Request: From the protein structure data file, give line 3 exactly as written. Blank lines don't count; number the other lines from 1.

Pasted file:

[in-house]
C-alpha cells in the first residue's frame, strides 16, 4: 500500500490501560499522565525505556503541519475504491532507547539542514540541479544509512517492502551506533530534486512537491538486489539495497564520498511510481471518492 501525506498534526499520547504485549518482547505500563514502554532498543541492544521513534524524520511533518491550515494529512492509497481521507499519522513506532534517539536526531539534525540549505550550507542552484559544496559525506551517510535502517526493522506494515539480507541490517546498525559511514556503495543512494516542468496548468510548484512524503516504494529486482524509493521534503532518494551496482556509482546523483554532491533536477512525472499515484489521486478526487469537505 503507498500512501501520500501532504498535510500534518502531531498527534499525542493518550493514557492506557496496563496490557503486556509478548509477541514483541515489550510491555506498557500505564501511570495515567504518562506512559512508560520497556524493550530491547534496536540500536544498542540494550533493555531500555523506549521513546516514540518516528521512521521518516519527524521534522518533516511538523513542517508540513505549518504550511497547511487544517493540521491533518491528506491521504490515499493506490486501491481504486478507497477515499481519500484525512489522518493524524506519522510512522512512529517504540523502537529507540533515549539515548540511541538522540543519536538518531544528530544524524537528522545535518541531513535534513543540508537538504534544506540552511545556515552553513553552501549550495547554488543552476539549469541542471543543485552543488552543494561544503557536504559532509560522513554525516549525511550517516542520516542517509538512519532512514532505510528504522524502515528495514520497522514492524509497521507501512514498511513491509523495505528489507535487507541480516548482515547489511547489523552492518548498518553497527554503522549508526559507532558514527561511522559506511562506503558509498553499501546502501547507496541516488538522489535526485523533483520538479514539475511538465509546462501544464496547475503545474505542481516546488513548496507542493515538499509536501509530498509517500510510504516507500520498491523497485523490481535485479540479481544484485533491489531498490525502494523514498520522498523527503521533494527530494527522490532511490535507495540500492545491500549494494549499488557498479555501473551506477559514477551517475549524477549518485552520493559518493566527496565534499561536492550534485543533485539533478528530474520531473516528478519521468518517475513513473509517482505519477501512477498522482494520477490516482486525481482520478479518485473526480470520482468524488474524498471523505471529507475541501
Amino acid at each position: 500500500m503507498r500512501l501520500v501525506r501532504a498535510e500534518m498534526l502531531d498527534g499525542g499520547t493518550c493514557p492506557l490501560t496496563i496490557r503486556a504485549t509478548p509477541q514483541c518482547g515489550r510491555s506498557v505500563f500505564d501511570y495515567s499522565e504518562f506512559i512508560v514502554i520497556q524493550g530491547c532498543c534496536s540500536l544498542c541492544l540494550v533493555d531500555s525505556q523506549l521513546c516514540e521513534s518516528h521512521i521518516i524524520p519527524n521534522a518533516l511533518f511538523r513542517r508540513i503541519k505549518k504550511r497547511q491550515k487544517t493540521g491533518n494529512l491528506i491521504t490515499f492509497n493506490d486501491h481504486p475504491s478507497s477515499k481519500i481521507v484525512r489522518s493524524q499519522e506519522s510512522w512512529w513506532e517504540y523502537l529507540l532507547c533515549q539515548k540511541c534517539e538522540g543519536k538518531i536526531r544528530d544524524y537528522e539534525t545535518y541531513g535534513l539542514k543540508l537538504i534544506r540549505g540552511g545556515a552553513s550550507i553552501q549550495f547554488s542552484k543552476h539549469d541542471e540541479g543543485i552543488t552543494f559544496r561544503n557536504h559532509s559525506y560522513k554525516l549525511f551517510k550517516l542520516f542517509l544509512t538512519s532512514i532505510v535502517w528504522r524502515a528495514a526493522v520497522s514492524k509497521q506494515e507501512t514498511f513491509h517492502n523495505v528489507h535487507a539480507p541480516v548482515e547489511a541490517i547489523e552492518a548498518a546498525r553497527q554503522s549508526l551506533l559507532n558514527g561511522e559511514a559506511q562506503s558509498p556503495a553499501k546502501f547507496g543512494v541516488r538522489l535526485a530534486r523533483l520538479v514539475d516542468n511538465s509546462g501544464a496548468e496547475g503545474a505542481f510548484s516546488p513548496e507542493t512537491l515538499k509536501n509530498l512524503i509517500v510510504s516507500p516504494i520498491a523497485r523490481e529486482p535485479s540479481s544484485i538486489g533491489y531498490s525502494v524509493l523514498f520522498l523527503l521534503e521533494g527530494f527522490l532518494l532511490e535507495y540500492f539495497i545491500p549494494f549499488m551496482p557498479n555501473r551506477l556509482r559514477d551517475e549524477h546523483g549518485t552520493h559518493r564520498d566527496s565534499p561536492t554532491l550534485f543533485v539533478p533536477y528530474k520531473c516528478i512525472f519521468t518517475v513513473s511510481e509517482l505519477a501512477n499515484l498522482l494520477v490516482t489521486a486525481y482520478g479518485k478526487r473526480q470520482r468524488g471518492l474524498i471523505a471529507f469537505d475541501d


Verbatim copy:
Amino acid at each position: 500500500m503507498r500512501l501520500v501525506r501532504a498535510e500534518m498534526l502531531d498527534g499525542g499520547t493518550c493514557p492506557l490501560t496496563i496490557r503486556a504485549t509478548p509477541q514483541c518482547g515489550r510491555s506498557v505500563f500505564d501511570y495515567s499522565e504518562f506512559i512508560v514502554i520497556q524493550g530491547c532498543c534496536s540500536l544498542c541492544l540494550v533493555d531500555s525505556q523506549l521513546c516514540e521513534s518516528h521512521i521518516i524524520p519527524n521534522a518533516l511533518f511538523r513542517r508540513i503541519k505549518k504550511r497547511q491550515k487544517t493540521g491533518n494529512l491528506i491521504t490515499f492509497n493506490d486501491h481504486p475504491s478507497s477515499k481519500i481521507v484525512r489522518s493524524q499519522e506519522s510512522w512512529w513506532e517504540y523502537l529507540l532507547c533515549q539515548k540511541c534517539e538522540g543519536k538518531i536526531r544528530d544524524y537528522e539534525t545535518y541531513g535534513l539542514k543540508l537538504i534544506r540549505g540552511g545556515a552553513s550550507i553552501q549550495f547554488s542552484k543552476h539549469d541542471e540541479g543543485i552543488t552543494f559544496r561544503n557536504h559532509s559525506y560522513k554525516l549525511f551517510k550517516l542520516f542517509l544509512t538512519s532512514i532505510v535502517w528504522r524502515a528495514a526493522v520497522s514492524k509497521q506494515e507501512t514498511f513491509h517492502n523495505v528489507h535487507a539480507p541480516v548482515e547489511a541490517i547489523e552492518a548498518a546498525r553497527q554503522s549508526l551506533l559507532n558514527g561511522e559511514a559506511q562506503s558509498p556503495a553499501k546502501f547507496g543512494v541516488r538522489l535526485a530534486r523533483l520538479v514539475d516542468n511538465s509546462g501544464a496548468e496547475g503545474a505542481f510548484s516546488p513548496e507542493t512537491l515538499k509536501n509530498l512524503i509517500v510510504s516507500p516504494i520498491a523497485r523490481e529486482p535485479s540479481s544484485i538486489g533491489y531498490s525502494v524509493l523514498f520522498l523527503l521534503e521533494g527530494f527522490l532518494l532511490e535507495y540500492f539495497i545491500p549494494f549499488m551496482p557498479n555501473r551506477l556509482r559514477d551517475e549524477h546523483g549518485t552520493h559518493r564520498d566527496s565534499p561536492t554532491l550534485f543533485v539533478p533536477y528530474k520531473c516528478i512525472f519521468t518517475v513513473s511510481e509517482l505519477a501512477n499515484l498522482l494520477v490516482t489521486a486525481y482520478g479518485k478526487r473526480q470520482r468524488g471518492l474524498i471523505a471529507f469537505d475541501d